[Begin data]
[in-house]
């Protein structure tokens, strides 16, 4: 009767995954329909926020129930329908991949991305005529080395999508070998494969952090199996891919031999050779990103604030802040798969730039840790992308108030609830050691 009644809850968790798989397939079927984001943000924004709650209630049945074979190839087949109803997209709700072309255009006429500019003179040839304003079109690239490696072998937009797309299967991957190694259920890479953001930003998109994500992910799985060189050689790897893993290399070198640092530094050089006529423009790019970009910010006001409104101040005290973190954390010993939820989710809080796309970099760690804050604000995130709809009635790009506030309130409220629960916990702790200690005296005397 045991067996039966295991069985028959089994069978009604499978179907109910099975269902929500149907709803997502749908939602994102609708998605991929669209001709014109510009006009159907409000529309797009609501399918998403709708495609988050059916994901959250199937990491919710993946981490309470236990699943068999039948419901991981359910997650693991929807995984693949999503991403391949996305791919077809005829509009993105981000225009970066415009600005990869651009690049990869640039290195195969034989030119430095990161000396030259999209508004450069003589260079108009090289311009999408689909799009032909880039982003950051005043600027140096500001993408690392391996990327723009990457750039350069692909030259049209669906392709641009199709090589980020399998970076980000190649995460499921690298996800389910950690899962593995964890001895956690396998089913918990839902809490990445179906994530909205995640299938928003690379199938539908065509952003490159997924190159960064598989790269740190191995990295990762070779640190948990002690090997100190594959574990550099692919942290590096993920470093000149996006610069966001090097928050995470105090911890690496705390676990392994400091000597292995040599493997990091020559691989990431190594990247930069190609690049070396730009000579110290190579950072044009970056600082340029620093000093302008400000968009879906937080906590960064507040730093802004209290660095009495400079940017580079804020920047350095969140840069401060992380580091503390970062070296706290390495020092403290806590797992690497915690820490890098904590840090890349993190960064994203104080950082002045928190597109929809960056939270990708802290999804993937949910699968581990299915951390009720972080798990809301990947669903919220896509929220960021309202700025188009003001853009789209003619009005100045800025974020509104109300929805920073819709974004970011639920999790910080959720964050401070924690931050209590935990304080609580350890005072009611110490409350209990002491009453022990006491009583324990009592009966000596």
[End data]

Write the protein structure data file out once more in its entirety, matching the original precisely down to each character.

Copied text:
[in-house]
């Protein structure tokens, strides 16, 4: 009767995954329909926020129930329908991949991305005529080395999508070998494969952090199996891919031999050779990103604030802040798969730039840790992308108030609830050691 009644809850968790798989397939079927984001943000924004709650209630049945074979190839087949109803997209709700072309255009006429500019003179040839304003079109690239490696072998937009797309299967991957190694259920890479953001930003998109994500992910799985060189050689790897893993290399070198640092530094050089006529423009790019970009910010006001409104101040005290973190954390010993939820989710809080796309970099760690804050604000995130709809009635790009506030309130409220629960916990702790200690005296005397 045991067996039966295991069985028959089994069978009604499978179907109910099975269902929500149907709803997502749908939602994102609708998605991929669209001709014109510009006009159907409000529309797009609501399918998403709708495609988050059916994901959250199937990491919710993946981490309470236990699943068999039948419901991981359910997650693991929807995984693949999503991403391949996305791919077809005829509009993105981000225009970066415009600005990869651009690049990869640039290195195969034989030119430095990161000396030259999209508004450069003589260079108009090289311009999408689909799009032909880039982003950051005043600027140096500001993408690392391996990327723009990457750039350069692909030259049209669906392709641009199709090589980020399998970076980000190649995460499921690298996800389910950690899962593995964890001895956690396998089913918990839902809490990445179906994530909205995640299938928003690379199938539908065509952003490159997924190159960064598989790269740190191995990295990762070779640190948990002690090997100190594959574990550099692919942290590096993920470093000149996006610069966001090097928050995470105090911890690496705390676990392994400091000597292995040599493997990091020559691989990431190594990247930069190609690049070396730009000579110290190579950072044009970056600082340029620093000093302008400000968009879906937080906590960064507040730093802004209290660095009495400079940017580079804020920047350095969140840069401060992380580091503390970062070296706290390495020092403290806590797992690497915690820490890098904590840090890349993190960064994203104080950082002045928190597109929809960056939270990708802290999804993937949910699968581990299915951390009720972080798990809301990947669903919220896509929220960021309202700025188009003001853009789209003619009005100045800025974020509104109300929805920073819709974004970011639920999790910080959720964050401070924690931050209590935990304080609580350890005072009611110490409350209990002491009453022990006491009583324990009592009966000596």